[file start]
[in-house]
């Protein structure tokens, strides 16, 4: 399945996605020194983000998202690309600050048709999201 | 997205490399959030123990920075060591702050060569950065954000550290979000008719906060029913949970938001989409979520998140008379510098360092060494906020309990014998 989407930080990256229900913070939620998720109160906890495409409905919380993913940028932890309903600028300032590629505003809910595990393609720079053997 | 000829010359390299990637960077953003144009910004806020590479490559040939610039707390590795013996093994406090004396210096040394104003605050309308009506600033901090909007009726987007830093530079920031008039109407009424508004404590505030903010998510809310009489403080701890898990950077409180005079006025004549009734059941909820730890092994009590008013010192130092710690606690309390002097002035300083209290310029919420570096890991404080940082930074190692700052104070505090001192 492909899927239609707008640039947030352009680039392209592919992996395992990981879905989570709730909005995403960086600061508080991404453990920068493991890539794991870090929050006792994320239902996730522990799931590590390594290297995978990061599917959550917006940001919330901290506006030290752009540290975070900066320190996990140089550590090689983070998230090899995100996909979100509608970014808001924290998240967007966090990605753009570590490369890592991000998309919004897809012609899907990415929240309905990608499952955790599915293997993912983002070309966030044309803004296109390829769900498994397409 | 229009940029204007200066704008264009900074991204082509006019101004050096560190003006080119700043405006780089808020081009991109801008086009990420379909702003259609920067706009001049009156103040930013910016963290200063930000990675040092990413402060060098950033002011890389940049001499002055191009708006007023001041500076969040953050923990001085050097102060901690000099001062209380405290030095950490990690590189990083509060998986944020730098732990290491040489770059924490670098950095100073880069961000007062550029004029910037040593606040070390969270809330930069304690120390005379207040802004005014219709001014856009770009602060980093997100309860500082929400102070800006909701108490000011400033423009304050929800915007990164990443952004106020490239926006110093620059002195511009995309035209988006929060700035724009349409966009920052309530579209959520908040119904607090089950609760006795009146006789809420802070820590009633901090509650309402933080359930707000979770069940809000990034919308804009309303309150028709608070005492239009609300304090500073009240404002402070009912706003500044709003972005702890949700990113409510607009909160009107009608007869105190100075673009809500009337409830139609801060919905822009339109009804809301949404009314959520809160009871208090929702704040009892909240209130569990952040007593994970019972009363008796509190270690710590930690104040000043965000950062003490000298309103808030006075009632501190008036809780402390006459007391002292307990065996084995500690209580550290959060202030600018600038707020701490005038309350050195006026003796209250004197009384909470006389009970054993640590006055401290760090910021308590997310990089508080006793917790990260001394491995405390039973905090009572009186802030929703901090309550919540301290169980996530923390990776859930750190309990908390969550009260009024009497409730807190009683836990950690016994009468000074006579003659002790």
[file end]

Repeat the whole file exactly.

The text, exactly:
[in-house]
């Protein structure tokens, strides 16, 4: 399945996605020194983000998202690309600050048709999201 | 997205490399959030123990920075060591702050060569950065954000550290979000008719906060029913949970938001989409979520998140008379510098360092060494906020309990014998 989407930080990256229900913070939620998720109160906890495409409905919380993913940028932890309903600028300032590629505003809910595990393609720079053997 | 000829010359390299990637960077953003144009910004806020590479490559040939610039707390590795013996093994406090004396210096040394104003605050309308009506600033901090909007009726987007830093530079920031008039109407009424508004404590505030903010998510809310009489403080701890898990950077409180005079006025004549009734059941909820730890092994009590008013010192130092710690606690309390002097002035300083209290310029919420570096890991404080940082930074190692700052104070505090001192 492909899927239609707008640039947030352009680039392209592919992996395992990981879905989570709730909005995403960086600061508080991404453990920068493991890539794991870090929050006792994320239902996730522990799931590590390594290297995978990061599917959550917006940001919330901290506006030290752009540290975070900066320190996990140089550590090689983070998230090899995100996909979100509608970014808001924290998240967007966090990605753009570590490369890592991000998309919004897809012609899907990415929240309905990608499952955790599915293997993912983002070309966030044309803004296109390829769900498994397409 | 229009940029204007200066704008264009900074991204082509006019101004050096560190003006080119700043405006780089808020081009991109801008086009990420379909702003259609920067706009001049009156103040930013910016963290200063930000990675040092990413402060060098950033002011890389940049001499002055191009708006007023001041500076969040953050923990001085050097102060901690000099001062209380405290030095950490990690590189990083509060998986944020730098732990290491040489770059924490670098950095100073880069961000007062550029004029910037040593606040070390969270809330930069304690120390005379207040802004005014219709001014856009770009602060980093997100309860500082929400102070800006909701108490000011400033423009304050929800915007990164990443952004106020490239926006110093620059002195511009995309035209988006929060700035724009349409966009920052309530579209959520908040119904607090089950609760006795009146006789809420802070820590009633901090509650309402933080359930707000979770069940809000990034919308804009309303309150028709608070005492239009609300304090500073009240404002402070009912706003500044709003972005702890949700990113409510607009909160009107009608007869105190100075673009809500009337409830139609801060919905822009339109009804809301949404009314959520809160009871208090929702704040009892909240209130569990952040007593994970019972009363008796509190270690710590930690104040000043965000950062003490000298309103808030006075009632501190008036809780402390006459007391002292307990065996084995500690209580550290959060202030600018600038707020701490005038309350050195006026003796209250004197009384909470006389009970054993640590006055401290760090910021308590997310990089508080006793917790990260001394491995405390039973905090009572009186802030929703901090309550919540301290169980996530923390990776859930750190309990908390969550009260009024009497409730807190009683836990950690016994009468000074006579003659002790």